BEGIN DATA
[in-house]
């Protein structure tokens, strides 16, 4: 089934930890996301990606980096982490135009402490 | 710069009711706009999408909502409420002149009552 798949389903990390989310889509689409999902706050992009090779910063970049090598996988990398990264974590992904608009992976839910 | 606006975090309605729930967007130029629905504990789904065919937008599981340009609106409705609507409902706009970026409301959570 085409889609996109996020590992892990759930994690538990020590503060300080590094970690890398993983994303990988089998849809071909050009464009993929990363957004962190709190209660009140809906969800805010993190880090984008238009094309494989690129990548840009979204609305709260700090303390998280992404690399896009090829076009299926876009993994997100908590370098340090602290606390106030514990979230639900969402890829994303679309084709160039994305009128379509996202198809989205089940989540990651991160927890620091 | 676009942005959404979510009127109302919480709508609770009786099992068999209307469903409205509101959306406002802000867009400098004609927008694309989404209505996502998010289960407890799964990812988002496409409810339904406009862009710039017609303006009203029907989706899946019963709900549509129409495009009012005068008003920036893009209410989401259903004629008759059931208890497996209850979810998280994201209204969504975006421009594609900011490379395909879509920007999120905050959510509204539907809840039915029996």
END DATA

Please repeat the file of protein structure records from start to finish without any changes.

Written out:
[in-house]
């Protein structure tokens, strides 16, 4: 089934930890996301990606980096982490135009402490 | 710069009711706009999408909502409420002149009552 798949389903990390989310889509689409999902706050992009090779910063970049090598996988990398990264974590992904608009992976839910 | 606006975090309605729930967007130029629905504990789904065919937008599981340009609106409705609507409902706009970026409301959570 085409889609996109996020590992892990759930994690538990020590503060300080590094970690890398993983994303990988089998849809071909050009464009993929990363957004962190709190209660009140809906969800805010993190880090984008238009094309494989690129990548840009979204609305709260700090303390998280992404690399896009090829076009299926876009993994997100908590370098340090602290606390106030514990979230639900969402890829994303679309084709160039994305009128379509996202198809989205089940989540990651991160927890620091 | 676009942005959404979510009127109302919480709508609770009786099992068999209307469903409205509101959306406002802000867009400098004609927008694309989404209505996502998010289960407890799964990812988002496409409810339904406009862009710039017609303006009203029907989706899946019963709900549509129409495009009012005068008003920036893009209410989401259903004629008759059931208890497996209850979810998280994201209204969504975006421009594609900011490379395909879509920007999120905050959510509204539907809840039915029996």